"""Framework for getting filetype−specific metadata.
Instantiate appropriate class with filename. Returned object acts like a
dictionary, with key−value pairs for each piece of metadata.

import fileinfo
info = fileinfo.MP3FileInfo("/music/ap/mahadeva.mp3")
print "\\n".join(["%s=%s" % (k, v) for k, v in info.items()])
Or use listDirectory function to get info on all files in a directory.
for info in fileinfo.listDirectory("/music/ap/", [".mp3"]):
...

Framework can be extended by adding classes for particular file types, e.g.
HTMLFileInfo, MPGFileInfo, DOCFileInfo. Each class is completely responsible for
parsing its files appropriately; see MP3FileInfo for example.
"""


import os
import sys
from UserDict import UserDict

def stripnulls(data):
"strip whitespace and nulls"
return data.replace("\00", "").strip()

class FileInfo(UserDict):
"store file metadata"
def __init__(self, filename=None):
UserDict.__init__(self)
self["name"] = filename

class MP3FileInfo(FileInfo):
"store ID3v1.0 MP3 tags"
tagDataMap = {"title" : ( 3, 33, stripnulls),
"artist" : ( 33, 63, stripnulls),
"album" : ( 63, 93, stripnulls),
"year" : ( 93, 97, stripnulls),
"comment" : ( 97, 126, stripnulls),
"genre" : (127, 128, ord)}

def __parse(self, filename):
"parse ID3v1.0 tags from MP3 file"
self.clear()

try:
Dive Into Python 47
fsock = open(filename, "rb", 0)
try:
fsock.seek(−128, 2)
tagdata = fsock.read(128)
finally:
fsock.close()
if tagdata[:3] == "TAG":
for tag, (start, end, parseFunc) in self.tagDataMap.items():
self[tag] = parseFunc(tagdata[start:end])
except IOError:
pass

def __setitem__(self, key, item):
if key == "name" and item:
self.__parse(item)
FileInfo.__setitem__(self, key, item)

def listDirectory(directory, fileExtList):
"get list of file info objects for files of particular extensions"
fileList = [os.path.normcase(f)
for f in os.listdir(directory)]
fileList = [os.path.join(directory, f)
for f in fileList
if os.path.splitext(f)[1] in fileExtList]

def getFileInfoClass(filename, module=sys.modules[FileInfo.__module__]):
"get file info class from filename extension"
subclass = "%sFileInfo" % os.path.splitext(filename)[1].upper()[1:]
return hasattr(module, subclass) and getattr(module, subclass) or FileInfo
return [getFileInfoClass(f)(f) for f in fileList]

if __name__ == "__main__":
for info in listDirectory("/music/_singles/", [".mp3"]):
print "\n".


See how much more readable that is? [smile]

Quote:
like for instance the book says things like __setitem__ and __parse are special attributes so why is he defining them?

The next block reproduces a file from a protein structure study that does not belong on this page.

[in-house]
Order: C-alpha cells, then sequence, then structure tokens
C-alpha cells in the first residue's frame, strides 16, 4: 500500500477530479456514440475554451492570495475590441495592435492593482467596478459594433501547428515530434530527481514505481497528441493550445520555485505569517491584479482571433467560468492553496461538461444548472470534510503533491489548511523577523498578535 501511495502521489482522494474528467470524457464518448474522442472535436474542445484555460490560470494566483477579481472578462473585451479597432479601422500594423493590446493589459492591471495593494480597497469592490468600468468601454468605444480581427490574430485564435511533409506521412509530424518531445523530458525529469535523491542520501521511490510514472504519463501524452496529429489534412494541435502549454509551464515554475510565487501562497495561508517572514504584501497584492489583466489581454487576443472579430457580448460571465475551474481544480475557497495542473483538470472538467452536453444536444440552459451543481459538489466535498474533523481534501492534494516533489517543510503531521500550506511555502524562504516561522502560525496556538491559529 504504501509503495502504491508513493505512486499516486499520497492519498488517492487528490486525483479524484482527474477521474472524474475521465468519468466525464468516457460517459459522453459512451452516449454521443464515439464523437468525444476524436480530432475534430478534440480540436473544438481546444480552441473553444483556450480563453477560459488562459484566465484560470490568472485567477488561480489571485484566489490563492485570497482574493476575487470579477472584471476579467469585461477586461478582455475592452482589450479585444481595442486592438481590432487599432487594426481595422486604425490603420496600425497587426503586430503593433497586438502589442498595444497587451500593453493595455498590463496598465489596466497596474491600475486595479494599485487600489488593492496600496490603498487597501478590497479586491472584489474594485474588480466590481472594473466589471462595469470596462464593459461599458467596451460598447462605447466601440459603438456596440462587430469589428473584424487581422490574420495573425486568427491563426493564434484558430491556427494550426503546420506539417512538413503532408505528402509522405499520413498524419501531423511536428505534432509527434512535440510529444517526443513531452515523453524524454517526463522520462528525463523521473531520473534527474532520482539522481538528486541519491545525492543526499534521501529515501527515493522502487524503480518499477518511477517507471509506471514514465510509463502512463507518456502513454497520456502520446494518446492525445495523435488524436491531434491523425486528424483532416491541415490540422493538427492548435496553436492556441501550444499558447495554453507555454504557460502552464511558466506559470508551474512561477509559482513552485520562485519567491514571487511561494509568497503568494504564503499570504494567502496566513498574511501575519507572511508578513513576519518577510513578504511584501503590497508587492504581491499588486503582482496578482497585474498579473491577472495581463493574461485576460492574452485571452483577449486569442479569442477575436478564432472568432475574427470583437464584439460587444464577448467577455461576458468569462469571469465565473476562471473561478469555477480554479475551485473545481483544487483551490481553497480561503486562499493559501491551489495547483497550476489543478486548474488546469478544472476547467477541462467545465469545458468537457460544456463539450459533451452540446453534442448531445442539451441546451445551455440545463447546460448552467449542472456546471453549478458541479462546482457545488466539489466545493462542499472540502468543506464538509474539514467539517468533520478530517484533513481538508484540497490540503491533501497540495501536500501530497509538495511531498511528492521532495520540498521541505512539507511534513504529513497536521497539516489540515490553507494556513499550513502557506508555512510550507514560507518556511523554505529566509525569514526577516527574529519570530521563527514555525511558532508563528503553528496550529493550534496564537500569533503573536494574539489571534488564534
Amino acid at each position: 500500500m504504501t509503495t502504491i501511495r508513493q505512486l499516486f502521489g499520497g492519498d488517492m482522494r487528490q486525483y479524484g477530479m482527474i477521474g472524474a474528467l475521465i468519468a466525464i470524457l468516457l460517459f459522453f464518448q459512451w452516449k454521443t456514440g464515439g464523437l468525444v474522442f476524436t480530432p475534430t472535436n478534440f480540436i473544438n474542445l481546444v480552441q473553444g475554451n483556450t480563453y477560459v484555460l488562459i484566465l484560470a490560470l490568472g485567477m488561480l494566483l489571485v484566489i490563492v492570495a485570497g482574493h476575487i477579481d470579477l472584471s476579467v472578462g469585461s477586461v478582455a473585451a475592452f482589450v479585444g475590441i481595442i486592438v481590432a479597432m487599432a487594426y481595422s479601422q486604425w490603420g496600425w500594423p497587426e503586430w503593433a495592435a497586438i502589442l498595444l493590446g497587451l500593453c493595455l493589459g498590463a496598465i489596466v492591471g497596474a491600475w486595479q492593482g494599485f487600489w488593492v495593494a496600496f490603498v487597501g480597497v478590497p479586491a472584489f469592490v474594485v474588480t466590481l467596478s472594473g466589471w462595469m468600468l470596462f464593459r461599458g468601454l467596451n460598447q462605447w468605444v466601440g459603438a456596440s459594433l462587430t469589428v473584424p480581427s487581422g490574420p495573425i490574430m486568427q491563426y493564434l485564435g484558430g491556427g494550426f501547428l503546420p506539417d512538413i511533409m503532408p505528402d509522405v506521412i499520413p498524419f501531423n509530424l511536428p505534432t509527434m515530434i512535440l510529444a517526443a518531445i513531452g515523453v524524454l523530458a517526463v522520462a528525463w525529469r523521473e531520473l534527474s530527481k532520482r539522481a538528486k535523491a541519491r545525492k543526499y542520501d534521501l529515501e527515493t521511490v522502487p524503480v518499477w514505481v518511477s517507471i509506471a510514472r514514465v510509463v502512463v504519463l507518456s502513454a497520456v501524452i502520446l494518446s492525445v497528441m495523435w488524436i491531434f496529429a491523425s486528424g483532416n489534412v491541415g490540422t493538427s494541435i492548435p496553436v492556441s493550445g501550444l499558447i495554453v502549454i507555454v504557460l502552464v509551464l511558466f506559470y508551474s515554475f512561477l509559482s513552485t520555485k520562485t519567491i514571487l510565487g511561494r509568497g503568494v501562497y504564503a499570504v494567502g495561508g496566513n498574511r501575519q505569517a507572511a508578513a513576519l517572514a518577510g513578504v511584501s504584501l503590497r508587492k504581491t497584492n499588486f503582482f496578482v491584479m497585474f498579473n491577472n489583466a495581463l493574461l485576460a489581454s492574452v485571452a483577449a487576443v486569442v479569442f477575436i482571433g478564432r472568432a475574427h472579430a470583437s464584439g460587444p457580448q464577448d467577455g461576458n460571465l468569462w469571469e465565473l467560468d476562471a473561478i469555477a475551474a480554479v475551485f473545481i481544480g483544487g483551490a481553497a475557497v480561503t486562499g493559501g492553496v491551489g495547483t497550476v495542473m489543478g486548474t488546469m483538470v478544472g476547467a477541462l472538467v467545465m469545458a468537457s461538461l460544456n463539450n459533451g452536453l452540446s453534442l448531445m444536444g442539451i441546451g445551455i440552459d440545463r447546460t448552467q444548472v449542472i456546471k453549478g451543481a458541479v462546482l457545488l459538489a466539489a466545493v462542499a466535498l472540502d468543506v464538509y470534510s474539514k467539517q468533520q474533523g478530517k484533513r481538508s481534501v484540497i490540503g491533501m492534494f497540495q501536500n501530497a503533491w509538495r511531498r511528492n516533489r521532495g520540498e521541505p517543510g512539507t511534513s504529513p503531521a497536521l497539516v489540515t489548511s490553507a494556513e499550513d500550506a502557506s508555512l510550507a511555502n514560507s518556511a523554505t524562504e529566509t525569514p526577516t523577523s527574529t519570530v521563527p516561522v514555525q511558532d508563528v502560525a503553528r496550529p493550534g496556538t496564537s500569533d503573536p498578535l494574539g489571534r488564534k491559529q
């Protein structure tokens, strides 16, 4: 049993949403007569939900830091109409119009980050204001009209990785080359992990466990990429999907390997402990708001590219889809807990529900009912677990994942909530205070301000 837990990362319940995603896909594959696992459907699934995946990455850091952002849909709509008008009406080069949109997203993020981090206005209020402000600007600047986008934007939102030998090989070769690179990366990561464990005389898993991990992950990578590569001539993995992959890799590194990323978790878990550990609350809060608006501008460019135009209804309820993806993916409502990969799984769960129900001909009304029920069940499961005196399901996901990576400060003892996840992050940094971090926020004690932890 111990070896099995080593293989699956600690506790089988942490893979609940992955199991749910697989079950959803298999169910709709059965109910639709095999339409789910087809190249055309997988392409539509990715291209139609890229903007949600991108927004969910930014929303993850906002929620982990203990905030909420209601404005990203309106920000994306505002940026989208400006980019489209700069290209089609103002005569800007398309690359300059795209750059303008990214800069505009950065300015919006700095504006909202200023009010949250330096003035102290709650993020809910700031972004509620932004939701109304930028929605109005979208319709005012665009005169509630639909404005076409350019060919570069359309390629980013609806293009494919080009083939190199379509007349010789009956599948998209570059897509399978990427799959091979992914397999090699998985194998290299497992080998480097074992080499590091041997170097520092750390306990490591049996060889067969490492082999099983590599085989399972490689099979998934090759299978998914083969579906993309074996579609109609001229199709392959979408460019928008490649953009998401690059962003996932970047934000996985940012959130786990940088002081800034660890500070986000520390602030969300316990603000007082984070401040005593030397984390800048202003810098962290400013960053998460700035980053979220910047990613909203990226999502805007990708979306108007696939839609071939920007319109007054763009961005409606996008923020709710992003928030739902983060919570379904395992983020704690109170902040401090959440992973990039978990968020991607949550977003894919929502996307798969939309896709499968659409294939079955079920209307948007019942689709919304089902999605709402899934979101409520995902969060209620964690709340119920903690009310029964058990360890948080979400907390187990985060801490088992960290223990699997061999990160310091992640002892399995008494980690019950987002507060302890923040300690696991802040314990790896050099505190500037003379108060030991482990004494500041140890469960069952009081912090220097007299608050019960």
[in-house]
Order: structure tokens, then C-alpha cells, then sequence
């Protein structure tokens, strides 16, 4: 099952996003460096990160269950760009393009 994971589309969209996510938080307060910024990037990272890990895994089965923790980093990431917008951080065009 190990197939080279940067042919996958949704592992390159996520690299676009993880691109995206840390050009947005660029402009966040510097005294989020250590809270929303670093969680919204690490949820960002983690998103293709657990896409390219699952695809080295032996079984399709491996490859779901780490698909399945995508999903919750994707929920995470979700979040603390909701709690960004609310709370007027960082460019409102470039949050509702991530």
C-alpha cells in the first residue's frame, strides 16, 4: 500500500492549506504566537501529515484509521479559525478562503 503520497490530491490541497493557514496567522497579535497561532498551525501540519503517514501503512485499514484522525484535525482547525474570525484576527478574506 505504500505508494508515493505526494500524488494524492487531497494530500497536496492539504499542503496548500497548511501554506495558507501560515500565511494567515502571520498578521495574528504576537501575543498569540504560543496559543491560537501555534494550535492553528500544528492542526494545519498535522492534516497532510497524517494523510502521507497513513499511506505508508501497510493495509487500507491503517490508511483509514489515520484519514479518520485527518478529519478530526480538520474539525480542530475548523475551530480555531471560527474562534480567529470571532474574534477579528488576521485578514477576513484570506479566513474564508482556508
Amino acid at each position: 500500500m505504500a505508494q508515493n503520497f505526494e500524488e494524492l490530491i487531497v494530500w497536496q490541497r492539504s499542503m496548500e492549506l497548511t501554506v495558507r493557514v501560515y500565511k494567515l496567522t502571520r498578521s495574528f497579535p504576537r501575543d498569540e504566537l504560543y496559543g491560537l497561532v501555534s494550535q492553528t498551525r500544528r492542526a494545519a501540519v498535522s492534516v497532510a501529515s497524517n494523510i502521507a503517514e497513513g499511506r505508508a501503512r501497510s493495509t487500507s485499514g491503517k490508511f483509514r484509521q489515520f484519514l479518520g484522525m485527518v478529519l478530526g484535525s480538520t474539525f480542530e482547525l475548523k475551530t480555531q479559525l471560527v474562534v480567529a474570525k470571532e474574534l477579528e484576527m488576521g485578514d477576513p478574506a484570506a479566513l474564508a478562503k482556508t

They are special attributes in that their presence enables your class to access specific functionality. For instance, implementing __setitem__ allows your class instances to behave like a writeable dictionary.

Quote:
also I don't understand how everything works together and runs from this:

if __name__ == "__main__":
for info in listDirectory("/music/_singles/", [".mp3"]):
print "\n".

First of all, that code is probably wrong. It will simply print a blank newline for each element in the list. Secondly, every module in Python, including the currently executing one, has a name. You can access (read) that name by checking the __name__ property. The module invokved from the shell, etc, is named"__main__". You can check if your script is being executed from the command line this way, and - for example - cause your module to perform special validation steps in that case.

Share this post


Link to post
Share on other sites
The book won't copy the indents so I did a screenshot:

http://img74.imageshack.us/img74/2461/part1li2.jpg
http://img401.imageshack.us/img401/2884/part2wj1.jpg


it's 2 parts



Edit:

so the book's code is wrong?

also I already know about the __main__ and __name__ things

Share this post


Link to post
Share on other sites
pretty much everything....
when to use __init__
where/when to use .self in the class when defining things
when defining things...when do i need arguments
how to edit or things in the class outside the class


which is why i was asking for any good articles/books/anything about them

Share this post


Link to post
Share on other sites

Create an account or sign in to comment

You need to be a member in order to leave a comment

Create an account

Sign up for a new account in our community. It's easy!

Register a new account

Sign in

Already have an account? Sign in here.

Sign In Now

Sign in to follow this